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  • Dancing Tango, Passionate Encounters in a Globalizing World by Kathy Davis
  • Alessandra Nicifero
Dancing Tango, Passionate Encounters in a Globalizing World by Kathy Davis. 2015. New York: New York University Press. 223 pp., illustrations, notes, bibliography. $27.00 paper.

Books on tango could have their own shelf in the dance section of bookstores. In recent decades, the literature has expanded exponentially as tango has become a global market phenomenon, second only to yoga, in terms of body matters. Practitioners of both tango and yoga will sooner or later develop first an interest, then a certain urgency, to travel to the places where it all began—Argentina and India—in order to experience the real, the authentic thing.

Kathy Davis, an American sociologist and oral historian based in Amsterdam, has built her reputation as an investigator of globetrotting, transnational phenomena, often articulated as feminist dilemmas. In the 1990s, Davis explored in depth women’s voluntary cosmetic surgery as a complicated set of negotiations of the subjective sense of self, as a possible source of empowerment, and as a legitimate solution for emotional suffering (Davis 1995). Those were the years, as well, when surgical operations had entered the performance space, becoming “a site of public debate.”1

Perhaps her most highly praised work remains The Making of Our Bodies, Ourselves—How Feminism Travels Across Borders (2007). It is a fascinating travelogue on feminist knowledge production, which follows the impacts, traces, and adaptations of the famous book on women’s health, Our Bodies, Ourselves (Boston Women’s Health Group 1971) from its first appearance in the U.S. during the feminist rights movement, until recent days, and across the globe.

The migration of ideas embodied in women’s practices has always been the major focus of Davis’s research. Her latest book, Dancing Tango, Passionate Encounters in a Globalizing World, shares the same perspective, the same puzzles, and rhetorical questions of her other projects: why and how do women do what they do? In this book she asks, among other things, can there be a feminist dancing tango? The latter question was posed to Davis—now a long time tanguera—in the 1990s, by one of her feminist colleagues after discovering Davis’s involvement with tango. Davis herself had to confront the baggage of cultural stereotypes and expectations associated with the dance when she first accidentally walked into a tango salon in Amsterdam in the 1980s and thought that a young punk looking couple, blissfully dancing to the scratchy music of Argentinian tango from the 1930s, was paradoxical. Davis realized how tango remains an “incomprehensible subculture to the non-initiated” (3).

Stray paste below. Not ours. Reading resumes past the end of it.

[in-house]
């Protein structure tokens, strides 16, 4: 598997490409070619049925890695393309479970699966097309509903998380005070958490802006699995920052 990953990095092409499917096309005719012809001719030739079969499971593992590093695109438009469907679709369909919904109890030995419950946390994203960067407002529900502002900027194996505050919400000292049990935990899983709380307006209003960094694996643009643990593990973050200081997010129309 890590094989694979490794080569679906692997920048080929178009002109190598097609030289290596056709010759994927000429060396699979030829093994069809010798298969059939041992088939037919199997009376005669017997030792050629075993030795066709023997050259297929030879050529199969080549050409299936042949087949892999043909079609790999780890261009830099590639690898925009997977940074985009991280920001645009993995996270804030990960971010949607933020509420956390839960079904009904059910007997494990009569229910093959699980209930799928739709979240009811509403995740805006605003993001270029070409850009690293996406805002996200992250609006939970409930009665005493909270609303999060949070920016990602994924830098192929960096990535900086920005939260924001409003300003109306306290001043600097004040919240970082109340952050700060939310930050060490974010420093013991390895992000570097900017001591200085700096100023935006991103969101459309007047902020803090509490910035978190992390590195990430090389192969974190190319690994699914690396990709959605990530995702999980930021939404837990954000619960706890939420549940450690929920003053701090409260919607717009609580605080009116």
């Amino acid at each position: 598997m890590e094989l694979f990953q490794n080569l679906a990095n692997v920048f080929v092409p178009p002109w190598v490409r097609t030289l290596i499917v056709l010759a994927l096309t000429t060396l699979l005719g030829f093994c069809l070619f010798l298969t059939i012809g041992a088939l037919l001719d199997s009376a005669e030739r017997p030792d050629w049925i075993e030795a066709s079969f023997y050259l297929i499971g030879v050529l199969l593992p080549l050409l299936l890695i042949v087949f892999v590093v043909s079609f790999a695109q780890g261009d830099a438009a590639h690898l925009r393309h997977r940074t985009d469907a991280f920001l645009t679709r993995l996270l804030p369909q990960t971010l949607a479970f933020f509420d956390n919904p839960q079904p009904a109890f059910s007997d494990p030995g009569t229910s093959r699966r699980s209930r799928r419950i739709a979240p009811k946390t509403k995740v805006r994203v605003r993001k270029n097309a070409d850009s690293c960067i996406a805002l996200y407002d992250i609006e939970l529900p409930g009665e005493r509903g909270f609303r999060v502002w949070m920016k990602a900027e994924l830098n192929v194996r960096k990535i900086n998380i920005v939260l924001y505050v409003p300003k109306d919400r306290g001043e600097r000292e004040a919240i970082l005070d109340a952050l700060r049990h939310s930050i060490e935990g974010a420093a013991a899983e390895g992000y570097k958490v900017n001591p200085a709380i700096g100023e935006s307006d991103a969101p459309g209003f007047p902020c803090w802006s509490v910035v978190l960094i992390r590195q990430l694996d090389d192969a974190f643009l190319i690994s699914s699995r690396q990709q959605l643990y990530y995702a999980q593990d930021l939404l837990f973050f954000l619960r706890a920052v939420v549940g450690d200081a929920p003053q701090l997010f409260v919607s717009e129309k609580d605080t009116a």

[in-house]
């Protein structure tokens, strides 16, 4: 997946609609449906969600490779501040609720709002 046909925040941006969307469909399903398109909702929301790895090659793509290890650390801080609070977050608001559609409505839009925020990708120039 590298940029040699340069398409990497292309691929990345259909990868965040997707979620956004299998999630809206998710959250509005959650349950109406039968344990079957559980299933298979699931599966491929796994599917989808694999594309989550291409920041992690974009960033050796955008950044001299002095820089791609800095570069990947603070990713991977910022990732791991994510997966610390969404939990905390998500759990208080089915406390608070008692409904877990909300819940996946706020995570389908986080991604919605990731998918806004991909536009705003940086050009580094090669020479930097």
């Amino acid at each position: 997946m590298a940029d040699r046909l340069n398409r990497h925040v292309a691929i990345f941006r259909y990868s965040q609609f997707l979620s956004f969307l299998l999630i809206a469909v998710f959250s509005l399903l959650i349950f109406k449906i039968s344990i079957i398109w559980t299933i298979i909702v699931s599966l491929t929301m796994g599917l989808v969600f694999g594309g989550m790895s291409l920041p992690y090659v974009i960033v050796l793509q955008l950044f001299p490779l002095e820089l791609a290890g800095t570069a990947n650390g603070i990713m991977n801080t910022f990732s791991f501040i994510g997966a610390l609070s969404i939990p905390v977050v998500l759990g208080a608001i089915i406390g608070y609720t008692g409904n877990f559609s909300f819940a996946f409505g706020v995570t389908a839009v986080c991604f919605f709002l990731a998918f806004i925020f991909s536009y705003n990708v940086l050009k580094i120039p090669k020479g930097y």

At times, questions raised at propitious moments prove to generate outstanding research. Without a non-sudamericano asking Marta Savigliano: “But, Marta, what is tango?,” we may not have had one of the most theoretically rigorous and passionately argued books on tango—Tango and the Political Economy of Passion (1995)—even to these days. Davis’s initial personal motive—to prove that feminists, in the name of passion, can frequent milongas without embarrassment—actively engages in a conversation with Savigliano, whose book she sees as a departure point for any critical study of tango. Being in the position of the cultural colonizer, in Savigliano’s terms, Davis believes that a postcolonial reading of tango à la Savigliano may no longer be relevant for our time, since Argentineans are not seen as complicit with cultural outsiders in the practice of “exotization” or “othering.” Rather, Davis reads the encounters between Argentineans and outsiders as “mutually beneficial—and in some cases—conducive to new forms of community” (17). According to Davis, where Savigliano focuses “on the politics of passion, she leaves the experience of passion unexplored” (13). But where is passion located?

Although Davis is familiar with most of the classic and more recent literature of tango studies, she adopts as a model for her investigation the work of urban ethnographer Loïc Wacquant, who, in his 2004 study of boxers in Chicago, argued that by embodying the practice of the subjects under study, it is possible to write a sociology from the body vs. a sociology of the body.2 Wacquant’s dream of...


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